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Mint versus Chilli

Page history last edited by Miss Yusser 9 years, 7 months ago

 

Mint Vs. Chili

 

 

As the results should suggest, you just feel the change in temperature it is not a real effect. You feel temperature with two different sets of nerve cells. One set called TRP-V1 will detect increases in temperature and TRP-M8 will detect decreases.

 

When the temperature decreases the TRP-M8 neurons will open sodium gates, allowing positive sodium ions to move into the cell and potassium to flow out, this creates a voltage which sends a signal along the thin tail of the nerve cell towards your brain. Similarly when the TRP-V1 cells heat up they also send a signal.

 

In the mint there is a molecule called menthol. This has the effect of fooling the nerve cell into opening the sodium gates on the cold sensing neurons and triggering a sensation of coldness. In the chilli there is a chemical called capsacin which has the same effect on the TRP-V1 nerves, creating the sensation of heat with no actual change in temperature.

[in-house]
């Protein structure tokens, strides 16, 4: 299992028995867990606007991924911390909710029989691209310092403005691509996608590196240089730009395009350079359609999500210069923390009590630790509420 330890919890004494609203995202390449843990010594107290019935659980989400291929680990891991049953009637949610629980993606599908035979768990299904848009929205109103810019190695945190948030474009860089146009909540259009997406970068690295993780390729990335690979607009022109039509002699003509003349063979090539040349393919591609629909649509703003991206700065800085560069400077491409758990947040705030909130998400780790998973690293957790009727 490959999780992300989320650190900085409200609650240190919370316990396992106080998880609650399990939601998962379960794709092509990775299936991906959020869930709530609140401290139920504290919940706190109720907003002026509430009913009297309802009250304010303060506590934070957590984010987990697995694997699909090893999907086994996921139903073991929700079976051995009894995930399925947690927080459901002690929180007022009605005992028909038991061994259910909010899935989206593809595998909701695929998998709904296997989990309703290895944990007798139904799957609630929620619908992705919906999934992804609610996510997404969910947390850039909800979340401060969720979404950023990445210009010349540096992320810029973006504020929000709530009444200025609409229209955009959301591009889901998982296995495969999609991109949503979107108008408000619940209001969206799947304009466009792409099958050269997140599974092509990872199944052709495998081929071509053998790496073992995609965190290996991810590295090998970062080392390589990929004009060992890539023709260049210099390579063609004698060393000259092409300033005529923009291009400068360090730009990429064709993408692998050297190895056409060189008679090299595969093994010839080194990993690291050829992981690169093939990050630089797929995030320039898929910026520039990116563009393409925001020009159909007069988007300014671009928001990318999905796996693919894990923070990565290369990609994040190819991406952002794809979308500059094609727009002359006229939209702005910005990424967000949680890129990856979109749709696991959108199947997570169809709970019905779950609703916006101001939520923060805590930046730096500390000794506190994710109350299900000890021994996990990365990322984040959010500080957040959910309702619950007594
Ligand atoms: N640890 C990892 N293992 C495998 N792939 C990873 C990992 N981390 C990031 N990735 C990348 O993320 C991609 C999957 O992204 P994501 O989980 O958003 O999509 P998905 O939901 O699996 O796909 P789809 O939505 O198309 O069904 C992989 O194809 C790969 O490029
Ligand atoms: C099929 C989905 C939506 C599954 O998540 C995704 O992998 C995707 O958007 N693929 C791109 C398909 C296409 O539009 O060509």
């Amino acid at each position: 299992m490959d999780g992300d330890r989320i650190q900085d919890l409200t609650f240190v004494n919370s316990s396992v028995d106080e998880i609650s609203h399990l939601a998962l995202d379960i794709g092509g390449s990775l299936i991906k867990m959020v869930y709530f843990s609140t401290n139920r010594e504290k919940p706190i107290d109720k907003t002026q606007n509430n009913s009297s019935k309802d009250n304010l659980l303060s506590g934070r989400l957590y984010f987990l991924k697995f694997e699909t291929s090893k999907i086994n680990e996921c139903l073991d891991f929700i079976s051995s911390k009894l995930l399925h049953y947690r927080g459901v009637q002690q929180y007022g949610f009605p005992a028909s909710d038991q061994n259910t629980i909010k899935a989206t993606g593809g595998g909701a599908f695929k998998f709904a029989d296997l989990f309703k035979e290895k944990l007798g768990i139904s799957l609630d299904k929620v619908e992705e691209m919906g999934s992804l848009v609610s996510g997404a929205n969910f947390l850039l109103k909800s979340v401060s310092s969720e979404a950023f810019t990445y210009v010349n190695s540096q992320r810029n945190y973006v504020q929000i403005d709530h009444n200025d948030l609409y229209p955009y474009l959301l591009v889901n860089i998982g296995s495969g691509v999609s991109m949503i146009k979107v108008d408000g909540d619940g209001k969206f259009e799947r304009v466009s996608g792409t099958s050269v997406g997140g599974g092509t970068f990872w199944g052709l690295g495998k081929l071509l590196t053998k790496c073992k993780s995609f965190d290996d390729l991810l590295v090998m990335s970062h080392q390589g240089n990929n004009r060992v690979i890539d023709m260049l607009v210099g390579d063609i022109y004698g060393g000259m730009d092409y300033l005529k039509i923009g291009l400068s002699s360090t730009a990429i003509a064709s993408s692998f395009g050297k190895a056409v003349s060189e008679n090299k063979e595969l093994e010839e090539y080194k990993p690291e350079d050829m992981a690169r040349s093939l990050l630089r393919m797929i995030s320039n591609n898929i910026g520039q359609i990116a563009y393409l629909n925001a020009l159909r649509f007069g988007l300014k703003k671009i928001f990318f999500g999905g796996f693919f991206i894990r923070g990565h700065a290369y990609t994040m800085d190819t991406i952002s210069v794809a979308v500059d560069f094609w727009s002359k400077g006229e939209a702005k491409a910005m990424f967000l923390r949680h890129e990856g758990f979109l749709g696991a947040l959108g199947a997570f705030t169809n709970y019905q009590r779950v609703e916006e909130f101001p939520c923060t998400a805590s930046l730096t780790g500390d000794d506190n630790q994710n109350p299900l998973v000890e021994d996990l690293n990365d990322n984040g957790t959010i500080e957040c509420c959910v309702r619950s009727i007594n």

We found a slight change in actual temperature in the opposite direction to your sensation. This could easily be a fluke and it should be tested by more repetition. But it could be an example of your body detecting that your mouth is cold, so it rushes blood in to warm it up, and vice versa. 

  

It is hard to tell exactly what is going on with both the mint and chilli at the same time, without a lot more research. But it would appear that the chilli acts much more quickly than the menthol, and it somewhat confuses your sensory systems to feel something both hot and cold at the same time.

Comments (1)

Fatima Al-Zahraa Itani said

at 11:11 am on May 22, 2011

GOODDDDDDDDDD Workkkkkkkkkkkk Abdullah:)

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